15/01/2002

Organisation hits out at ageism in the UK

Discrimination on the grounds of age is still widespread in the UK workforce, despite the Government’s continued attempts to eradicate such unfair treatment.

According to an ICM poll carried out for Age Concern, 70 per cent of people believe that age discrimination occurs in today's society, with one in three respondents stating that they knew someone who had been a victim of age discrimination in employment.

One in ten people said they have experienced age discrimination in health care and the health insurance sector as well as in financial situations, when trying to secure loans and credits.

Londoners and respondents in the East of England were particularly aware of age discrimination with 78 per cent and 76 per cent respectively saying they felt it existed.

Age Concern said that the Government’s voluntary Code of Practice on age diversity – introduced in 1999 – was clearly not working, and that ‘comprehensive legislation’ was needed in many sectors of life, if the issue was to be adequately resolved.

Gordon Lishman, Age Concern England's Director-General added:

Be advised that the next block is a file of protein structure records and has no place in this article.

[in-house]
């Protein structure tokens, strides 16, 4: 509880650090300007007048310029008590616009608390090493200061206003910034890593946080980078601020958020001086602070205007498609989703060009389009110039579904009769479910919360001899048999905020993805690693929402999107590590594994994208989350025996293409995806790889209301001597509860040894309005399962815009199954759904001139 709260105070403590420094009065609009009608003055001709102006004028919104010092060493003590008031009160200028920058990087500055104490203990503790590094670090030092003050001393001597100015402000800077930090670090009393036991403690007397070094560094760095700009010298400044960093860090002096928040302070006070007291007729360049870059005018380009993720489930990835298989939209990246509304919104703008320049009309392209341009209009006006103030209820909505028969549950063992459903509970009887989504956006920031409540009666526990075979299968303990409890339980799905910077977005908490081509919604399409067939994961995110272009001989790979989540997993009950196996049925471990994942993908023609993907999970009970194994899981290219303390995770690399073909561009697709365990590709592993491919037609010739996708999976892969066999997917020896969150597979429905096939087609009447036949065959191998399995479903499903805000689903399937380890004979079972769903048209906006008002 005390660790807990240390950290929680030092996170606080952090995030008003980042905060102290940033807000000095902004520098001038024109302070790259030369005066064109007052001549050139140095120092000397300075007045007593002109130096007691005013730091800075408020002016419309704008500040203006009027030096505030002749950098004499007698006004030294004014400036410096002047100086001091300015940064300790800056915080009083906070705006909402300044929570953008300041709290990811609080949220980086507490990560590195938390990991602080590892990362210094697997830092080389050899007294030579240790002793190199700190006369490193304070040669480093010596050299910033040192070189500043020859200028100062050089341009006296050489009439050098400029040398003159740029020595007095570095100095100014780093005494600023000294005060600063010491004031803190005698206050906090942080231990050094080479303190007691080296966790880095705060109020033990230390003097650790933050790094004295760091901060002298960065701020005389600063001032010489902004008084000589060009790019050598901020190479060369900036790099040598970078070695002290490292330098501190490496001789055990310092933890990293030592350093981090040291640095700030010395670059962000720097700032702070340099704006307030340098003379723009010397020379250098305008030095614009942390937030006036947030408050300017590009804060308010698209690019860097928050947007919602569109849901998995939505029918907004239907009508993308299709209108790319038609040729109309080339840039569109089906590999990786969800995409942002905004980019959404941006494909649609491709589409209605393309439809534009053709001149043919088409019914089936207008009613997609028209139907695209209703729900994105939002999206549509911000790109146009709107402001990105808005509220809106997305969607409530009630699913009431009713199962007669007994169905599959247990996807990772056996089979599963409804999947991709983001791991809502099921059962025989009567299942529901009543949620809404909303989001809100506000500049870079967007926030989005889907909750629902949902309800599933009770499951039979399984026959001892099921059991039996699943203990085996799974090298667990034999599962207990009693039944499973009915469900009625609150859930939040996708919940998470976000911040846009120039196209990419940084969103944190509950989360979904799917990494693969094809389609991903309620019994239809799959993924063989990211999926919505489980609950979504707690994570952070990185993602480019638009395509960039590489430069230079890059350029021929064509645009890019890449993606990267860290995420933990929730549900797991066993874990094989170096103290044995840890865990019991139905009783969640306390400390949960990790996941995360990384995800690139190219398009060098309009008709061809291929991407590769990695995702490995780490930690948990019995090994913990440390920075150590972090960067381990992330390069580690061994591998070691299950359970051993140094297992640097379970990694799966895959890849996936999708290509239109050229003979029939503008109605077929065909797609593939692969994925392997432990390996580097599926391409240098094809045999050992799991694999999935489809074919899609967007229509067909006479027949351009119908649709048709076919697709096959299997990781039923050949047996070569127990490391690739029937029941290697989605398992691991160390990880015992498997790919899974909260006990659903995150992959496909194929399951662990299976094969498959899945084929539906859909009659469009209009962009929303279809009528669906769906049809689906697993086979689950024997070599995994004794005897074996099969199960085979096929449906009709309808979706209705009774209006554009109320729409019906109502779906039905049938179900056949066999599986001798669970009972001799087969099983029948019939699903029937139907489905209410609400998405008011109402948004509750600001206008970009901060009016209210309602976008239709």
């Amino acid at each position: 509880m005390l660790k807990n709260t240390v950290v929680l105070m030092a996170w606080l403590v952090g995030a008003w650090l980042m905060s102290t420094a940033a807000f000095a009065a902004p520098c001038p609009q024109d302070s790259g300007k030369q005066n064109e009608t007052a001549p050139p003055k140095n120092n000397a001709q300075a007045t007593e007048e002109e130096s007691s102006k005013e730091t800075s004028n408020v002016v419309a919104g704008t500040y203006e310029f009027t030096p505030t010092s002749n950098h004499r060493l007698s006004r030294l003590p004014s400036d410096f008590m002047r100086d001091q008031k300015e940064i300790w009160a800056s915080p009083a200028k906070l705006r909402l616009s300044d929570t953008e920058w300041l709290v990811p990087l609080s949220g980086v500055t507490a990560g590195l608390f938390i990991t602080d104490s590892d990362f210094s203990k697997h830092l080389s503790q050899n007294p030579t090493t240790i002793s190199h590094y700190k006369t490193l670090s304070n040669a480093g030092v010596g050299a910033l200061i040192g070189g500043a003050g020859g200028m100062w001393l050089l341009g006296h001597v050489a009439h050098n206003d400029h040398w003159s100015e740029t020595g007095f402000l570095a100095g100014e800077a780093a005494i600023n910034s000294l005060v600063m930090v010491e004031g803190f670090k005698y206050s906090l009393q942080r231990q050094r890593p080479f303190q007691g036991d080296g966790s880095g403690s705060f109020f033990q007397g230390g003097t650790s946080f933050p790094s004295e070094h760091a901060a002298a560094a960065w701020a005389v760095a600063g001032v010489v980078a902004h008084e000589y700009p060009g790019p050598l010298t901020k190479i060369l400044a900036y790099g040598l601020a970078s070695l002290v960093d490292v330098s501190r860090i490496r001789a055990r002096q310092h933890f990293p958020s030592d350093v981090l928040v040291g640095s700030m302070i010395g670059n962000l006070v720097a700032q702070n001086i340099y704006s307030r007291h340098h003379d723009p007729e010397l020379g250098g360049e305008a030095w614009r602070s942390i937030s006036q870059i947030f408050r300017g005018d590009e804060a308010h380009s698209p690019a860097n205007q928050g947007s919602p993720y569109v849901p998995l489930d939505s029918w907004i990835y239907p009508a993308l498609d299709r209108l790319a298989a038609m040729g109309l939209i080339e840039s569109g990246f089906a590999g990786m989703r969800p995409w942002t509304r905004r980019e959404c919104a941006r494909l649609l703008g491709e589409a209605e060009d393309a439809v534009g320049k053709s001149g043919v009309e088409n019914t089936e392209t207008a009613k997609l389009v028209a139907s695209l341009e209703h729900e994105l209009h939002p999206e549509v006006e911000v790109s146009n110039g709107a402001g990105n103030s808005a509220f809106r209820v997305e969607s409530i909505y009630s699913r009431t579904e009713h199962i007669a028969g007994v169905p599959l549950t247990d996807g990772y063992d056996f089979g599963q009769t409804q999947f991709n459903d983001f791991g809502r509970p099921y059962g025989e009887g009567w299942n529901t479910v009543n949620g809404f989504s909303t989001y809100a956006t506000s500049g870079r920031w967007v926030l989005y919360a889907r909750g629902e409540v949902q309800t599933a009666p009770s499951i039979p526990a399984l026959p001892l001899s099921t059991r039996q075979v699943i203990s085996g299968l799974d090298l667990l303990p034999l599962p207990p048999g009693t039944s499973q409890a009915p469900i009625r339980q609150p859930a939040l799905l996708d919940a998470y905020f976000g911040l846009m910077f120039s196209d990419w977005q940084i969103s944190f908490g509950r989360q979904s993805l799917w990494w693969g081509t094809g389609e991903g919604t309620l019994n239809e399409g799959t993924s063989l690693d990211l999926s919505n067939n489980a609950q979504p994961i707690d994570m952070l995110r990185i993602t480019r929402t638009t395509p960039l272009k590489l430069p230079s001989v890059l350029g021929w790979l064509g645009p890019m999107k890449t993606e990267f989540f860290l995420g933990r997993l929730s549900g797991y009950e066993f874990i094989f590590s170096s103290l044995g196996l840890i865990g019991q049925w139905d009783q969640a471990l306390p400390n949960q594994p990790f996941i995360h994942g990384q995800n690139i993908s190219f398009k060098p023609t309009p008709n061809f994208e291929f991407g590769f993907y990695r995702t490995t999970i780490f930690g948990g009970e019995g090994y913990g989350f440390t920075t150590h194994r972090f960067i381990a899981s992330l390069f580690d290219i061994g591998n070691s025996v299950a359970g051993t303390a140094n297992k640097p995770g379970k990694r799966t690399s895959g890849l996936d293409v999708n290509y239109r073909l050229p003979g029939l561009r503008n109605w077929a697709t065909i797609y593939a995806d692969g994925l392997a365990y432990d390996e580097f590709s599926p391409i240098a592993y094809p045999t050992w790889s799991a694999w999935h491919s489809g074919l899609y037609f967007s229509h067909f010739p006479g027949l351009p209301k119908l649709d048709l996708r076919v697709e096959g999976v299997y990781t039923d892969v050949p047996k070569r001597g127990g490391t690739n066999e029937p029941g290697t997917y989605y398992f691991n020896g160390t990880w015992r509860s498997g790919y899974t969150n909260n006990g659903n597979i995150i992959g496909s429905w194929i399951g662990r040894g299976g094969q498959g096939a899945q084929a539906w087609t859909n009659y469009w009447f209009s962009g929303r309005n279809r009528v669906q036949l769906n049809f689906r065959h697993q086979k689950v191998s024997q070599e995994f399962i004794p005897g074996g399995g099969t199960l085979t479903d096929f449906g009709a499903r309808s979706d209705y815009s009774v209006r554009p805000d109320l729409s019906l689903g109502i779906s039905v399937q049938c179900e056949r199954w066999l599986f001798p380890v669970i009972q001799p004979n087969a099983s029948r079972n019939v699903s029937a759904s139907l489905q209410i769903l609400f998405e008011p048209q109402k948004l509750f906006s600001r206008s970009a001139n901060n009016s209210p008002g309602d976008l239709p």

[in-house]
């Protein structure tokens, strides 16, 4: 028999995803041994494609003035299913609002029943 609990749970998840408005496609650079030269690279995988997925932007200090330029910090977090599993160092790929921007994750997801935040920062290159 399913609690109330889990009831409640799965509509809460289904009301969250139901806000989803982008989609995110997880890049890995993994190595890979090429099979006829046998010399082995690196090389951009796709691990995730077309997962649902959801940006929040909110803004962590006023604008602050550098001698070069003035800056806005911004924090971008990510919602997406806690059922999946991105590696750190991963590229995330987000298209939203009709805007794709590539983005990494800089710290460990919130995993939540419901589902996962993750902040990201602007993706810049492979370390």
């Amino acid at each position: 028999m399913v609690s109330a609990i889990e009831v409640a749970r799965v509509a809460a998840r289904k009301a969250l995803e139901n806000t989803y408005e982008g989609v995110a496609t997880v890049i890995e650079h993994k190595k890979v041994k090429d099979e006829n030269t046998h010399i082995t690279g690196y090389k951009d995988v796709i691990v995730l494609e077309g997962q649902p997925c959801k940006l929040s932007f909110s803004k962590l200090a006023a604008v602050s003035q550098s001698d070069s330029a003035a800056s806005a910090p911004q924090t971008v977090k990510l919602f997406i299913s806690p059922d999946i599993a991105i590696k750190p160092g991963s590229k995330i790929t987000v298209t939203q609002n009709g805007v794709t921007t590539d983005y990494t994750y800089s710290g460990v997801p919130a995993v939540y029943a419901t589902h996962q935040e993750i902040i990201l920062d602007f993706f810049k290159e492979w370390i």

"This survey is proof, if ever any was needed, that age discrimination is rife in our society today and that we need comprehensive age legislation to combat it. Almost a third of people between the ages 55 and 64 claim that they have been discriminated against at some point in their lives."

"Age Concern is launching its individual membership scheme, which will give older people the opportunity to directly influence policy makers and force the 'age issue' higher up the political agenda. As an organisation that works with older people in so many different contexts we are best placed to listen to their demands and to relay them credibly." (CL)

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